Aerobic exercise is great for keeping your heart healthy. Heart attacks, stroke and heart disease can all be prevented with a smart diet and consistent exercise plan. Basically, any physical activity that gets your heart beating quicker than normal is great for heart health. This moves oxygen throughout your body, which keeps your internal and external processes and body parts healthy and happy.
One of the best ways to accomplish this is through aerobic exercise.
Think of aerobic physical activity as medium to above average in intensity, and continuing for an extended period of time.
In other words, heart-pumping activities like running, swimming and cycling are aerobic in nature. They elevate your heart rate and keep that accelerated level sustained with a moderate to above average level of intensity.
So, what is the single best type of aerobic activity for preventing heart disease? As we just mentioned, enjoying a few laps in the pool, jogging around your block or bicycling on your favorite nature trail are all great ways to promote heart health.
However, for multiple reasons, the best heart healthy aerobic exercise is … walking at a brisk pace.
Yes, as hard as it may be to believe, simply walking at an above average rate of speed can impact your heart in a positive manner. Running and cycling, body weight training and hitting the treadmill are all excellent aerobic exercises.
However, they cause a greater impact on your joints.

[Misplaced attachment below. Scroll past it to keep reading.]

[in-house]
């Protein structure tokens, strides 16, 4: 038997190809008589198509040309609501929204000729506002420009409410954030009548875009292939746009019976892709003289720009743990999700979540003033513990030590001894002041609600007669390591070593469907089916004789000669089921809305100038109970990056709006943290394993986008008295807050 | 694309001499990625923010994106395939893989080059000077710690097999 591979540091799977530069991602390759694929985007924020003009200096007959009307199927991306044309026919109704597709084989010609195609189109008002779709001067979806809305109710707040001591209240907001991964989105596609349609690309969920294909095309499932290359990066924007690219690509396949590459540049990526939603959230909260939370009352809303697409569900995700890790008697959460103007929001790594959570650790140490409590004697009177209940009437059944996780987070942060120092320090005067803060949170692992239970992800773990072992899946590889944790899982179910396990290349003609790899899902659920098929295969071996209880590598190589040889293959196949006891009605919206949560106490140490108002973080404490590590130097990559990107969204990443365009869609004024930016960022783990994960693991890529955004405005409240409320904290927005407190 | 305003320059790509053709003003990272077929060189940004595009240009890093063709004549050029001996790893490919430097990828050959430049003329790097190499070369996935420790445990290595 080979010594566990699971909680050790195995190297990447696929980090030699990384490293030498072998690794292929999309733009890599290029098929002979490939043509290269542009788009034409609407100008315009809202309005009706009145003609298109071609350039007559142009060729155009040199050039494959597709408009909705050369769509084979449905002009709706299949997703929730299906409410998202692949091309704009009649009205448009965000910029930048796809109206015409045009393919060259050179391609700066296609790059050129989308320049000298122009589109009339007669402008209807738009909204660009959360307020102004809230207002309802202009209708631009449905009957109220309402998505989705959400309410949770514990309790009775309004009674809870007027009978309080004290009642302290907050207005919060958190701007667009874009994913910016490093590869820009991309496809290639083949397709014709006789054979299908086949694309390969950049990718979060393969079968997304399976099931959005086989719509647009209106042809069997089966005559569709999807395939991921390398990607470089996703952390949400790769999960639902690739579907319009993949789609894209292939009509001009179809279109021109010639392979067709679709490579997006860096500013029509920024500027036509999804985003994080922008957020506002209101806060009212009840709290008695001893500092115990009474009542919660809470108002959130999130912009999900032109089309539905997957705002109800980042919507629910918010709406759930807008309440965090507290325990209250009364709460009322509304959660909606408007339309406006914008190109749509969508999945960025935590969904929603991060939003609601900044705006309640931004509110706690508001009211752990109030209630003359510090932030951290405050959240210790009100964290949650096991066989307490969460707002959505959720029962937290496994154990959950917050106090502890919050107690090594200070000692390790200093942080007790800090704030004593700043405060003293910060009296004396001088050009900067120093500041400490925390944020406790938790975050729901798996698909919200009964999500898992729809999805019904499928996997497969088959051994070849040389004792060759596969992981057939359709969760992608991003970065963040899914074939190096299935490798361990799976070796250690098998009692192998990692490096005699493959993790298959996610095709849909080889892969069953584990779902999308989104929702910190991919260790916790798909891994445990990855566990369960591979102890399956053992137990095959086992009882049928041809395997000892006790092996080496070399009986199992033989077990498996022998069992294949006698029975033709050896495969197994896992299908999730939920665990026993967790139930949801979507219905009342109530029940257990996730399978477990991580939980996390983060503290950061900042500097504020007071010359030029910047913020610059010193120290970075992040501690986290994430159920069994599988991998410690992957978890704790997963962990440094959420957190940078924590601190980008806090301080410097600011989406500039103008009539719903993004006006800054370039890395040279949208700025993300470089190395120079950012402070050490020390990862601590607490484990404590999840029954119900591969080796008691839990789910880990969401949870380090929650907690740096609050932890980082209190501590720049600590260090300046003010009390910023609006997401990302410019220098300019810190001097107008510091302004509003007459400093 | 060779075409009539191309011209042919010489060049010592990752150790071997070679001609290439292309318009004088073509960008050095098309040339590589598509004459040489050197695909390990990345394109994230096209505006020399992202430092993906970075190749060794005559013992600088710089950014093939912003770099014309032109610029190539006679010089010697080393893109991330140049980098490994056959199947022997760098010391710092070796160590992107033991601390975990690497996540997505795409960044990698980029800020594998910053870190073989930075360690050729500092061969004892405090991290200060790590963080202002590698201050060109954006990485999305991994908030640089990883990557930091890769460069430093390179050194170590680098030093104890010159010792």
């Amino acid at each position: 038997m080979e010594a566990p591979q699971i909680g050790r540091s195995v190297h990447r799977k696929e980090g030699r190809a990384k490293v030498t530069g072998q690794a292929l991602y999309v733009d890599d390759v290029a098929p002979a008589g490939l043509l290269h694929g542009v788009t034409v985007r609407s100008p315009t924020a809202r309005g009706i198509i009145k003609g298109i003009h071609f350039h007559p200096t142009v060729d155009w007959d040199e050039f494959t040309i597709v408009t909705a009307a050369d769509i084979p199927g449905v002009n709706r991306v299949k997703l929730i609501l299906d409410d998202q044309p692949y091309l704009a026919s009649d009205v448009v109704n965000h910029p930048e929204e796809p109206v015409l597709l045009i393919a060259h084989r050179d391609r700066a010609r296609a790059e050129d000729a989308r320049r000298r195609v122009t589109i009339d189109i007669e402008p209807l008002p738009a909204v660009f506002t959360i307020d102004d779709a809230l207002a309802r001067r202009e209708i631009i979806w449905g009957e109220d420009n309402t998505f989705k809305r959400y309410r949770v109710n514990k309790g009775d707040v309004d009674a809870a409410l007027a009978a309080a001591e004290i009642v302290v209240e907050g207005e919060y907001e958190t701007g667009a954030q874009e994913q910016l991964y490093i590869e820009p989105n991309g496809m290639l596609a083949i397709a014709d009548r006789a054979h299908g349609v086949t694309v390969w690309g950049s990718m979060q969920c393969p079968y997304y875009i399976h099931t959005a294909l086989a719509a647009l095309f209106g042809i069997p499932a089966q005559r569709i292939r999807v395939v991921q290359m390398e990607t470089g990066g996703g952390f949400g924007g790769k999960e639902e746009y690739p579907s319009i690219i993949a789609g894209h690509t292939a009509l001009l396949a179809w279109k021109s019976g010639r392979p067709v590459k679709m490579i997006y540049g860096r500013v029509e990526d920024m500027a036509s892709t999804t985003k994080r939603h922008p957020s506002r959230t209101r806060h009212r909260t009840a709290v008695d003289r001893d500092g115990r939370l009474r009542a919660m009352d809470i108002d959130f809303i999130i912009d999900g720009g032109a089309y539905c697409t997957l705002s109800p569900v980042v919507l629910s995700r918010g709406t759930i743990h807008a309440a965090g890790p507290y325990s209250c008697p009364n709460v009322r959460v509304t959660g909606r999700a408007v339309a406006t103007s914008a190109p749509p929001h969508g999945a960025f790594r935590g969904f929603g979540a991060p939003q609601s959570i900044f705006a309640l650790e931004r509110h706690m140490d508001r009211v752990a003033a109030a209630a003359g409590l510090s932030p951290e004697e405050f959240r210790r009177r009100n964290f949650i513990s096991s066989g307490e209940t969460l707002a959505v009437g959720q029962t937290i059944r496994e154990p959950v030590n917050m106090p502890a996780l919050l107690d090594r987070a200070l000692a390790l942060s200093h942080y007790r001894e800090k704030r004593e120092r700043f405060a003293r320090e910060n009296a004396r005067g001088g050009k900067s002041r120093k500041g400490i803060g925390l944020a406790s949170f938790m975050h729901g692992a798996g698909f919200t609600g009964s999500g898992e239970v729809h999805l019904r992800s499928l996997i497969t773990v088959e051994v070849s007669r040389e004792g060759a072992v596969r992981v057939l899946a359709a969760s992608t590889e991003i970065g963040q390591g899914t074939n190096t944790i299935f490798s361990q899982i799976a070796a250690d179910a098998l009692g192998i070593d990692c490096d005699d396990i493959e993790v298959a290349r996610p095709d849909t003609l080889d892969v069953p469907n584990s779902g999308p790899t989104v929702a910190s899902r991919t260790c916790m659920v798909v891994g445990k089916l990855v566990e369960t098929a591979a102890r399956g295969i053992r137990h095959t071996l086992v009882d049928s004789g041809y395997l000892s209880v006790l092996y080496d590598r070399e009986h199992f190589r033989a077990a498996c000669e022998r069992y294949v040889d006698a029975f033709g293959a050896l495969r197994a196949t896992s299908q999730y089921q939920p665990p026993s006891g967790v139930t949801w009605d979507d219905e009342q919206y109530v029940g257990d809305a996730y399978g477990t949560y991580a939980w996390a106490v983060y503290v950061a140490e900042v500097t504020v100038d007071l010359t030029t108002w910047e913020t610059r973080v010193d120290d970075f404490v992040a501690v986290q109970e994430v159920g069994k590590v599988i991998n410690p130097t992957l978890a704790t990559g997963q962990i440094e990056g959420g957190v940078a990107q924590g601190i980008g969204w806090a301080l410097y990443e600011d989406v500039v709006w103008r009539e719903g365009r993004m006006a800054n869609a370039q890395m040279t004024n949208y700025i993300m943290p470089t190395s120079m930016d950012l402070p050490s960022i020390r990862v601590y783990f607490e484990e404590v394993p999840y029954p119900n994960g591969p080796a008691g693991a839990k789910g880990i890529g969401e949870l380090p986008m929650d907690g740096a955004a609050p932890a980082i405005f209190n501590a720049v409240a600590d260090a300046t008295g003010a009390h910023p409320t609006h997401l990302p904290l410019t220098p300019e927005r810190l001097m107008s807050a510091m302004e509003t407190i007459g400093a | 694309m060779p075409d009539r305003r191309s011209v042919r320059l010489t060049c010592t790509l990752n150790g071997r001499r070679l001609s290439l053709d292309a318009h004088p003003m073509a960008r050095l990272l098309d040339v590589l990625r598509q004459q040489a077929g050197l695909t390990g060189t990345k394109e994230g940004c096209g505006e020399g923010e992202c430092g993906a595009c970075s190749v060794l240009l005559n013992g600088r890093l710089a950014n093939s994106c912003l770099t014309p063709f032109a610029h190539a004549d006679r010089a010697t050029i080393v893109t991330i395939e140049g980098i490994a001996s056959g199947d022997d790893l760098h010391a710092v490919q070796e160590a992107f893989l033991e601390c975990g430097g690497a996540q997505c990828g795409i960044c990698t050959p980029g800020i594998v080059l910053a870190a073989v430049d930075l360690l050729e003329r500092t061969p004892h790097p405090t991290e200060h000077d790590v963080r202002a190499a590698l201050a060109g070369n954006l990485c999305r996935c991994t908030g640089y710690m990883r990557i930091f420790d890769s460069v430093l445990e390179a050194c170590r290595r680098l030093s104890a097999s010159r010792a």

This can lead to physical problems in both the short and long-term. Additionally, in the early part of the 21st century, health professionals, doctors, and physical trainers have discovered that lengthy periods of running and biking can actually take years off of your life!
To effectively benefit from the aerobic benefits of brisk walking, remember this:
You only need 2.5 to 3.5 hours of moderately intense physical activity each week to boost your heart health. Some studies have shown that 5 or more hours of aerobic activity weekly does more physical damage than good, even shortening your life span.
So get walking!
Walk around your office building at lunchtime. Walk to and from work if you can. Walk instead of driving whenever possible. Schedule 3 to 5 brisk walking sessions of 30 to 45 minutes each week.
Your heart and body will benefit from this extremely efficient, low-impact aerobic exercise, and you won’t experience the pounding, high-impact dangers that some aerobic exercises deliver.